COP15 & Biomega On Sustainable Artifacts
Posted on 07 December 2009
Editors note. I remember finding out that Hilary Clinton was going to shake hands across a Danish Biomega and I knew we had to write about it (timely, since she is potentially up for election at the time of writing). We brought in Biomega during the Great Recession and in many ways it lacked the "post recession" aesthetic of waxed canvas and beard oil. It was, in short, ahead of its time. This year we are thrilled to bring Biomega back, and thrilled at the advances they have made in the last several years.
- February 2016
Hillary Clinton on a Biomega? At the very least she will be shaking hands over one this week at the COP15 summit. Leaders have been invited to the house of Jens-Martin Skibsted, designer of the Biomega Copenhagen, owner of Skibsted Ideation and recent collaboration partner in KiBiSi - a new brand thinktank. Skibsted, who has been called a 'hyperactive citizen of the global design elite' is an ideal host. Biomega bikes represent a strong internalization of the Danish cycling experience and Jens-Martin's designs are an emerging archetype - intersecting Danish design, politics, and urbanism. With a Masters degree in Philosophical Ethics (he was a co-founder of the Ethical Economy website, which Treehugger called the "Ethical Facebook"), Jens-Martin is the philosopher king of the bicycle world, having pushed function and form to entirely new levels.
Shaking hands over a bike is one thing, riding one is another. At the Mayors summit in Copenhagen, various booths will be arranged around a bike track where cities from Toronto to LA will compare the advancements they have made reducing their carbon footprints. Access to each booth is accomplished via bicycle, and once again, these bikes are Biomega.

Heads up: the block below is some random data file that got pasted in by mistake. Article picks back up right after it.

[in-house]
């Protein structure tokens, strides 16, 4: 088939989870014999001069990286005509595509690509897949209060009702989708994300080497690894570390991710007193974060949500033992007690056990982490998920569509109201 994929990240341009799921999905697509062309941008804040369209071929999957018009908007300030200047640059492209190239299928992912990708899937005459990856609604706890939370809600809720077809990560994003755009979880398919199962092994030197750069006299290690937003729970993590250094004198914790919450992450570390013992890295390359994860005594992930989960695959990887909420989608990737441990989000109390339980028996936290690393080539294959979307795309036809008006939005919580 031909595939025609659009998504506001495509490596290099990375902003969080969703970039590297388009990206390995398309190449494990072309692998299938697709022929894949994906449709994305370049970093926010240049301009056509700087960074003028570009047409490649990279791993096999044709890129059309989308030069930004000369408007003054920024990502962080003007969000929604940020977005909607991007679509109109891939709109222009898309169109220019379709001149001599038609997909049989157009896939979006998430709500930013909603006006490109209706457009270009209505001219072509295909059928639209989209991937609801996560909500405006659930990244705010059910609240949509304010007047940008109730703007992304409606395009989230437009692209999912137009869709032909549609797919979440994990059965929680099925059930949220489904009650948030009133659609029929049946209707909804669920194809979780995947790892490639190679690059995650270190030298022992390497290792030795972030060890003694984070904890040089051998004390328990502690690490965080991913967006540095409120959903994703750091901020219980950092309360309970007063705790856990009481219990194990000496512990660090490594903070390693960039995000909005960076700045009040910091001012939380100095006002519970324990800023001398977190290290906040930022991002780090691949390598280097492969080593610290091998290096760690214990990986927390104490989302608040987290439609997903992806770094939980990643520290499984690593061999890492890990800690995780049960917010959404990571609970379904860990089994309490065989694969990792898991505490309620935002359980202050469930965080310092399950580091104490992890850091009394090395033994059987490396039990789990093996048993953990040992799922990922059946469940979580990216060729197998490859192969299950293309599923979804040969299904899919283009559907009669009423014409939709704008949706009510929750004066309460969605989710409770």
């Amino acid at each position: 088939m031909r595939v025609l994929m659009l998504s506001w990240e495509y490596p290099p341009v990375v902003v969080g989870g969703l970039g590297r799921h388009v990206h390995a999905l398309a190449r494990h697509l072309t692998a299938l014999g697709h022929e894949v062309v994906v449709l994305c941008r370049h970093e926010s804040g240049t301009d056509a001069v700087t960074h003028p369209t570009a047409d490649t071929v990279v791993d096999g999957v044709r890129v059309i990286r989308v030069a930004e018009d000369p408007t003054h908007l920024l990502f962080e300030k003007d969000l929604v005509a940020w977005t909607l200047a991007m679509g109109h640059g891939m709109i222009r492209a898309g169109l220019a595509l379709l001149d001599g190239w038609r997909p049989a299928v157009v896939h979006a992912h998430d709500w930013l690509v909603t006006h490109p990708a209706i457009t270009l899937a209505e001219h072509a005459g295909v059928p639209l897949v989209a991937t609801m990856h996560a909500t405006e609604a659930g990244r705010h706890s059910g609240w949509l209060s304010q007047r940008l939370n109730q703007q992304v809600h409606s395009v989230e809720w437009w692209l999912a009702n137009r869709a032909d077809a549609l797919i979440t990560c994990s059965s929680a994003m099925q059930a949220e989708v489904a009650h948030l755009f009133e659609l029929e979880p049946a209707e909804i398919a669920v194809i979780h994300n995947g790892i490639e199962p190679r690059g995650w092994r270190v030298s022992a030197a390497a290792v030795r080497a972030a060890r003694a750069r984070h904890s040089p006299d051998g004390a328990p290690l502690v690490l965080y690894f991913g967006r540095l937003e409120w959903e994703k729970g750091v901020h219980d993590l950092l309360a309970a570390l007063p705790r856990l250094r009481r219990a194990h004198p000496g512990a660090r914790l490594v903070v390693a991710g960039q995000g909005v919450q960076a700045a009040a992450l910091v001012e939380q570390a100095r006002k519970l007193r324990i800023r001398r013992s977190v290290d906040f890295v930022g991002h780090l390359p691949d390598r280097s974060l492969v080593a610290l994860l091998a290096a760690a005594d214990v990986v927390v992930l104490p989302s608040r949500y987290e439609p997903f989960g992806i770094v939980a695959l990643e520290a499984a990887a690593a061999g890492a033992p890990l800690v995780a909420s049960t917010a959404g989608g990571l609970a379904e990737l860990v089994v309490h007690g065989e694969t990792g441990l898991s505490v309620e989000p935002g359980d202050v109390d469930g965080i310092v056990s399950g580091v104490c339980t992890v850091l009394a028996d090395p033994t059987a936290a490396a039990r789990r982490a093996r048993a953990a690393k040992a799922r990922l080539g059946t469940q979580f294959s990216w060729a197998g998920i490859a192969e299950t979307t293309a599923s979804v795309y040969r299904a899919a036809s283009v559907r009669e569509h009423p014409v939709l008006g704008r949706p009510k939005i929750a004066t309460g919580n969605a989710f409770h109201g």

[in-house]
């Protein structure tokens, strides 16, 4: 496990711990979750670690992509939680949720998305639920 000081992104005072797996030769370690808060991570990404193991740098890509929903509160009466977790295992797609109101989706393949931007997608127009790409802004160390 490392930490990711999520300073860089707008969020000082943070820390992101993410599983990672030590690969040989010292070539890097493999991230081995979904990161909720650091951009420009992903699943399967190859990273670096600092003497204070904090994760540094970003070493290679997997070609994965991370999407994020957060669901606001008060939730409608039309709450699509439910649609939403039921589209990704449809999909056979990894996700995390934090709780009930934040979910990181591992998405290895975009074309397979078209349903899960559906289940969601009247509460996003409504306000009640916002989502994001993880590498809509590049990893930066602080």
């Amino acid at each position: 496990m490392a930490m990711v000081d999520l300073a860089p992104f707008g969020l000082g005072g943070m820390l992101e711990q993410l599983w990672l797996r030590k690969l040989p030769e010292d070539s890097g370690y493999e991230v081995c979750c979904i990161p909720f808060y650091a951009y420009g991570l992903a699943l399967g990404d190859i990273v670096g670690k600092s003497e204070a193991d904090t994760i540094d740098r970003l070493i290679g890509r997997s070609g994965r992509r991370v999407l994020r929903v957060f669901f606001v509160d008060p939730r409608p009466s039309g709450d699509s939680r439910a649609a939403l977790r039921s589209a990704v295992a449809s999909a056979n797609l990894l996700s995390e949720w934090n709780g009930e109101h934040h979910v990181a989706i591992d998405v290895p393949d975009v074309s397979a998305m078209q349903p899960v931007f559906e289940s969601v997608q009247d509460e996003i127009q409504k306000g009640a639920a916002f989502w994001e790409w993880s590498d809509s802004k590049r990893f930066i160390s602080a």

A Biomega is undeniably Danish. Danes have a deep respect for objects that transcends mere price and necessity. An almost mechanistic minimalism and modernism may appear to embody the Danish worldview, but this couldn't be farther from the truth. Modernism assumes that everything made will be replaced by another. Each new design thus represents a rupture that signifies the death of the old. Landfills are full of these acts of violence. In the 19th century the Danish philosopher Kierkegaard warned against the empty formalism of modernism, encouraging a much more emotional pathos. It would appear that the Danes took this very seriously.
The Danish production of form is hardly empty. Carbon footprints are a lifestyle problem, and the lifestyle of the Danes may be their greatest ideational export after Kierkegaard. The Danes practice a far more curated consumption than the conspicuous consumerism of North America and as a result they spend more and own less. The aesthetic and social goal of Danish society is hygge - a word that signifies a 'cozy sociability' that creatively consumes but does not eliminate the presence of annoying elements. (We've written about hygge in a previous post). This gracious standard of living may be why Danes prefer to meet each other face to face on bicycles rather than in their cars, or why the Baltic sea is littered with thousands upon thousands of wind farms. The Danes tend to privilege personal responsibility over personal rights, and this responsibility is hardly begrudged, instead it is the platform for creative solutions with broad appeal.